Jeremy Piven, the actor famous for his roles in Entourage and Mr. Selfridge, was recently interviewed by Success Magazine. In the interview, he mentioned that, as an actor, the only way to get work is to audition for specific roles. There’s just no way around that tried and true ritual.
The challenge for most actors and actresses? They get in their own way. It doesn’t matter how much homework they’ve done for the audition. It doesn’t matter how talented they are. If they are so set on getting a part, they fail at one of the key aspects of auditioning: being present, which is the essence of flow. Thus, they come across as desperate and scattered; and it manifests in lackluster performances before an auditioning committee.
It was only when Piven quit worrying about the outcome that he was able to audition successfully. He came across more natural and spontaneous. He quit trying to be what he thought others wanted him to be; and instead allowed his art to be a gift without attached contingencies. If he didn’t get the gig, either they didn’t “get it,” or it just wasn’t the right fit. He could then move on to the next audition without over-analyzing his performance. This shift in approach and motivation allowed him to get the jobs he always wanted.
Piven is not alone. For the first six seasons of American Ninja Warrior, not a single person completed all of the stages. However, Isaac Caldiero recently became the first American Ninja Warrior. In previous years, Caldiero said he put too much pressure on himself to succeed. However, this year, he just wanted to have fun and see what happened.
In a similar vein, trying to create a particular outcome while showing affection to loved ones can pull you from the now and comes off as inauthentic. People can sense phoniness, especially when it comes to love.
As Leo Buscaglia, world renowned researcher and speaker on love, has said, “Love is always bestowed as a gift—freely, willingly and without expectation. We don’t love to be loved; we love to love.”
It’s so easy to forget that the work we do—although enjoyable to us—isn’t completely about us. Our work is for and about the people we are providing it for. As Seth Godin has said, “A generous gift comes with no transaction foreseen or anticipated.” Yet, Godin continues, “In most families, even the holidays are more about present exchange than the selfless act of actually giving a gift.”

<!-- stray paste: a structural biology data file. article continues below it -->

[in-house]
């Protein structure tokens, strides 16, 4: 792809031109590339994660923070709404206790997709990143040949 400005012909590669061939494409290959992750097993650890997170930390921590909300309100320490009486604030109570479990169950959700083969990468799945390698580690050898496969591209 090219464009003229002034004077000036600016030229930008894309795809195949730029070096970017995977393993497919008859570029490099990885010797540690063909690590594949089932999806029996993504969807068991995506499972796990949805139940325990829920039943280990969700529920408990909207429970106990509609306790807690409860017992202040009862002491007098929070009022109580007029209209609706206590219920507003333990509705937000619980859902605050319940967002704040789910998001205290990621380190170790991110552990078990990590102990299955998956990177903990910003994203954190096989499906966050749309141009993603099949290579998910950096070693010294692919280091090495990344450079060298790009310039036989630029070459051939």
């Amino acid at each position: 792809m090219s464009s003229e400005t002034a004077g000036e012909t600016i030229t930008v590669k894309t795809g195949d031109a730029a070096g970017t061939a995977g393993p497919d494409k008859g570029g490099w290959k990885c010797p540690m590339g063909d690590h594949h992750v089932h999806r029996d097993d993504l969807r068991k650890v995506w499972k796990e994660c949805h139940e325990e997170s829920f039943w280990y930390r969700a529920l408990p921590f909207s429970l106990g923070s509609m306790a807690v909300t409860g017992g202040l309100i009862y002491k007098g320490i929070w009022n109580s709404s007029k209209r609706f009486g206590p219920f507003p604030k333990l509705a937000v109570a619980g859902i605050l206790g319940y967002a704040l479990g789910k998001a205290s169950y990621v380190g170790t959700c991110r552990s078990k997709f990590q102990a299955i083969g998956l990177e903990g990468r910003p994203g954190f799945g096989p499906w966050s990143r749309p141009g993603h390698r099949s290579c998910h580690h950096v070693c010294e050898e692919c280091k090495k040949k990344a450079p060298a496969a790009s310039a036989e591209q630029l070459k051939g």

So, how do we live our lives without obsessing over a specific outcome? How do we live authentically and allow life to unfold organically? And how do we let love, rather than reward, be our primary motivation for everything we do?
Focus on Your Behavior and Not the Outcome
People often say, “If you want to be happier, lower your expectations.” Recent research supports this notion. I’ve always had trouble with this idea; it always seemed to me to justify permanent mediocrity. I don’t think Jeremy Piven has low expectations for his acting. Nor do I believe Isaac Caldiero expects to fail. Although low expectations may be related to happiness, they are also related to low performance. Conversely, high expectations increase performance. Both of these expectations form what appears to be a self-fulfilling prophecy.
So how do we wrap our brain around these contradictory suggestions? Do we forget the outcome, or do we set high goals for ourselves? Research has found that expectations in one’s own ability serve as a better predictor of high performance than expectations about a specific outcome. In his book, The Personal MBA, Josh Kaufman explains that when setting goals, your locus of control should target what you can control (i.e., your efforts) instead of results you can’t control (e.g., whether you get the part).
Expect optimal performance from yourself and let the chips fall where they may. The organic output will be your highest quality work—which is the true reward. Put most simply: Do what is right, let the consequence follow.
Move Beyond Self-Esteem